On June 3, the Centre issued an opaque press release stating that it has constituted an expert committee under the chair of Professor Ajit Mishra, director of the Institute of Economic Growth (henceforth Mishra Committee) “to provide technical inputs and recommendations on fixation of Minimum Wages and National Floor Minimum Wages”.
And that it “…has been constituted for three years from the date of notification.”
This move of the Central government is bewildering for several reasons. The tenure of the committee is three years.
When I read it first, I thought it was a printing mistake and it would be rectified to three months. But the comments of the Senior Labour and Employment Advisor to the government and the Member Secretary of the Committee confirmed that its tenure is indeed three years. Why would any committee with a limited mandate such as this – unless it is a commission to enquire into a host of issues like the Second National Commission on Labour or the National Commission on Enterprises in the Unorganised Sector – be given such a long period?
Nevertheless, we should wait for the explicit terms of reference for the Mishra Committee to be able to make some sense of this move of the government.
In the meantime, there are four issues that should be debated and addressed:
1) What is the context preceding the appointment of the Mishra Committee?
2) Is it a welcome addition to the existing maze of bodies?
3) What value can it add, given the rigid legal mandate?
4) What are the possible implications of this measure?
The first draft of the Wage Code was presented in parliament on August 10, 2017, and the revised Code was passed in 2019.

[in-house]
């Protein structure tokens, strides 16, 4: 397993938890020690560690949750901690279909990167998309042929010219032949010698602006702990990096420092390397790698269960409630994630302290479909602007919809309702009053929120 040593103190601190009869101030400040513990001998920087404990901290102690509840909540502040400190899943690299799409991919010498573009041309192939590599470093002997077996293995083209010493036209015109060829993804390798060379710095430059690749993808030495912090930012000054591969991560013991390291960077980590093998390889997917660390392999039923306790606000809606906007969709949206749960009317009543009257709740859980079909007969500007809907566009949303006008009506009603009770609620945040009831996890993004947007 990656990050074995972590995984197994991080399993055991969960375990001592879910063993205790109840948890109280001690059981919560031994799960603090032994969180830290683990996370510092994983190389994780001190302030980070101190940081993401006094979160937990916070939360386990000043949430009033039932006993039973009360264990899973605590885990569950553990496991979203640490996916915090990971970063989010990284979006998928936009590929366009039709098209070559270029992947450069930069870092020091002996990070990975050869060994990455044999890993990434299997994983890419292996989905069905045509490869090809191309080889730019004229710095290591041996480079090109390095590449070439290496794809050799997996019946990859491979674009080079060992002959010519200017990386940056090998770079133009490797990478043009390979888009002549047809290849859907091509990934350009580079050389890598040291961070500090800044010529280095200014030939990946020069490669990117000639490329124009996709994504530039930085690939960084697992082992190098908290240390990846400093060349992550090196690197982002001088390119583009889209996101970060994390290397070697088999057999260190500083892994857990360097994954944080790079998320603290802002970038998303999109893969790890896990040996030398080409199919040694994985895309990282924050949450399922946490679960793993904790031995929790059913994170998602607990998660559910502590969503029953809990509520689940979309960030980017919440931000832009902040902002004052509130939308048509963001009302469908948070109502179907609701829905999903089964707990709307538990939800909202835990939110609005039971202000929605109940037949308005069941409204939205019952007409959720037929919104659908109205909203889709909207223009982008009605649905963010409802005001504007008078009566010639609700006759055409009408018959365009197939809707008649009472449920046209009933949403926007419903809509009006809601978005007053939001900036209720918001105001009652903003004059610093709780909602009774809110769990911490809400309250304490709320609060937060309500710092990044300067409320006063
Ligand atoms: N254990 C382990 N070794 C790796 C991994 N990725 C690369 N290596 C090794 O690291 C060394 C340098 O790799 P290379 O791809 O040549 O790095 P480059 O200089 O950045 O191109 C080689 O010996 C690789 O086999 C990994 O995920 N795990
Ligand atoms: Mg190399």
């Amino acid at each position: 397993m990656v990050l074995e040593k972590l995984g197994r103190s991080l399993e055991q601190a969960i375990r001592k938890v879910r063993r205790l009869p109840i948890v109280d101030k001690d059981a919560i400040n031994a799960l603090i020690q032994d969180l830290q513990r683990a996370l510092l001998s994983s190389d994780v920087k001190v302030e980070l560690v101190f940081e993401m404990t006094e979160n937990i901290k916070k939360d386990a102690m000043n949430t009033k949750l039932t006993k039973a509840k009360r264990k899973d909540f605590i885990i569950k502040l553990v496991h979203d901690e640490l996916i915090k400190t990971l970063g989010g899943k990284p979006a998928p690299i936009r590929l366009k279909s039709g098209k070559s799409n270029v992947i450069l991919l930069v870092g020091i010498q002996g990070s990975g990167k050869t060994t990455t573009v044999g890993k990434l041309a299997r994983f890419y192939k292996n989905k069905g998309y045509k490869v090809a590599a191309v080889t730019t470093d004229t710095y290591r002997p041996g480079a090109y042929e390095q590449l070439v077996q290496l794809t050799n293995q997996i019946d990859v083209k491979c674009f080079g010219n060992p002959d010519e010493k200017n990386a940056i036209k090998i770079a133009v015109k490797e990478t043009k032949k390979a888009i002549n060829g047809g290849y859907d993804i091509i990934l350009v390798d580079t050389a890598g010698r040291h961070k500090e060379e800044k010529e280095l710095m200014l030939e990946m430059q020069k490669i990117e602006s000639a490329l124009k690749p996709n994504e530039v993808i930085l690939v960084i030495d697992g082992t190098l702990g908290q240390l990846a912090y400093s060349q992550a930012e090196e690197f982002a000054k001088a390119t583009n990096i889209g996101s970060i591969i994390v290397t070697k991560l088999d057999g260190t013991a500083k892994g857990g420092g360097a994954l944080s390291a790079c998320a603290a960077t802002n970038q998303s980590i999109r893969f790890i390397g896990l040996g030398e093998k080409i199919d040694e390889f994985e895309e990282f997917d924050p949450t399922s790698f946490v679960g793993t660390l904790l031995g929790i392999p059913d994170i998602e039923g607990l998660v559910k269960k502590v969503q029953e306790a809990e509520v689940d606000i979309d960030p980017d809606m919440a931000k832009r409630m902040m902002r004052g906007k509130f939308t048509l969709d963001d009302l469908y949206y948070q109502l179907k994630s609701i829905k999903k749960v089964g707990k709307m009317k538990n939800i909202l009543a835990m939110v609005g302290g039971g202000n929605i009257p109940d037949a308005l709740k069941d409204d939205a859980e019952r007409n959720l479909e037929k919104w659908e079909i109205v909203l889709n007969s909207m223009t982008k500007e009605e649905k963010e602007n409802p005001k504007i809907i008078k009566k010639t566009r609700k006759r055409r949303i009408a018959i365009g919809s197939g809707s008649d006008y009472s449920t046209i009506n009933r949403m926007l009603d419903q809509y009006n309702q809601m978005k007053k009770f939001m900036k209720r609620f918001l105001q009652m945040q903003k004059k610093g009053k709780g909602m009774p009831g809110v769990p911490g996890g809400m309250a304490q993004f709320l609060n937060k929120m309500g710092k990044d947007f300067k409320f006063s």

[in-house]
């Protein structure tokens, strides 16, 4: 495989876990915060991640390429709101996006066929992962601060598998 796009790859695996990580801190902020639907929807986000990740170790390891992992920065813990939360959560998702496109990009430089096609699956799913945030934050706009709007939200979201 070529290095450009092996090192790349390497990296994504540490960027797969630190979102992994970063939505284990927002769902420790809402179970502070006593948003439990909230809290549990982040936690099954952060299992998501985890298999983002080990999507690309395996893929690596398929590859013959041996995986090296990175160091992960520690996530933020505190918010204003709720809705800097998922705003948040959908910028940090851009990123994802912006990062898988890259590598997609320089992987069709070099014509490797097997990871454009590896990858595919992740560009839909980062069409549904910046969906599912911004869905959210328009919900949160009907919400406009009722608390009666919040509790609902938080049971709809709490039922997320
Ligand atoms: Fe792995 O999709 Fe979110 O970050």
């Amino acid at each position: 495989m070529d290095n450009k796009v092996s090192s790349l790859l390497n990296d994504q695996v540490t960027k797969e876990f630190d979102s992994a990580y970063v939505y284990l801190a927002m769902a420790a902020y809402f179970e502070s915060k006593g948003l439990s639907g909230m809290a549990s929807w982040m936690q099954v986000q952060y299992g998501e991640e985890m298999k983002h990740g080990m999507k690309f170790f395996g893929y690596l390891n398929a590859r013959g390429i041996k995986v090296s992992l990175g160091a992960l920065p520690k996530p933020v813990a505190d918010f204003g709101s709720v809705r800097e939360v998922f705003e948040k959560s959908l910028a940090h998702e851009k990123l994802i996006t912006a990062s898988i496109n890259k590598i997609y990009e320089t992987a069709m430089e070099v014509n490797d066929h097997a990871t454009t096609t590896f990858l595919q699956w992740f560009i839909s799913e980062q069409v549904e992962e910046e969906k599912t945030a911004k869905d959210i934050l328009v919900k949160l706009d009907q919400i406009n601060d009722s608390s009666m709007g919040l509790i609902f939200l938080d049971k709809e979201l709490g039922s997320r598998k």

On January 17 2018, the Centre constituted an Expert Committee under the Chair of Dr. Anoop Sathpathy, Fellow of the V.V. Giri National Labour Institute (henceforth, Sathpathy Committee) with a wide mandate to make a detailed review of minimum wages given the historical and the judicial context and recommend national and regional minimum wages, “…keeping in mind global best practices and their adaptability and relevance to the Indian context.”
The Sathpathy Committee, which included an expert on wages from the ILO’s New Delhi office, submitted its detailed scientific report in 2019.
The committee dealt in a detailed manner with several aspects such as the history of minimum wage policy in India, ILO’s framework concerning the minimum wage system, and the minimum wage systems in several countries. Ultimately, it recommended a national minimum wage rate of Rs 375 per day and a monthly wage of Rs 9,750 (and a housing allowance of Rs 1,430 for workers living in urban areas) and region-wise minimum wages (five regions).
The report was not well-received by trade unions, though it received some support for specific parts. Most of India’s trade unions demanded a national minimum wage of Rs 600 per day as per the Seventh Pay Commission’s recommended wage rate, which is not surprising as they as a pressure group will pitch for higher minimum wages.
Incidentally, the Sathpathy committee report did not figure in any of the discussions on wages initiated by the government. The Centre’s decision to give a meagre rise, from Rs 176 to Rs 178, in 2019 was seen as a possible rejection of the Sathpathy Committee report. Again, the very constitution of the Mishra committee reflects the implicit rejection of the recommendations of the Sathpathy committee.
The presence of three government representatives in the Mishra committee could raise some eyebrows, as it may lead to a moderation of the recommendations concerning the minimum wage rates. It is a simple economic anticipatory rationale that the Mishra Committee may be constrained to recommend a minimum wage less than that recommended (adjusted for inflation) by the Sathpathy Committee – else why another committee?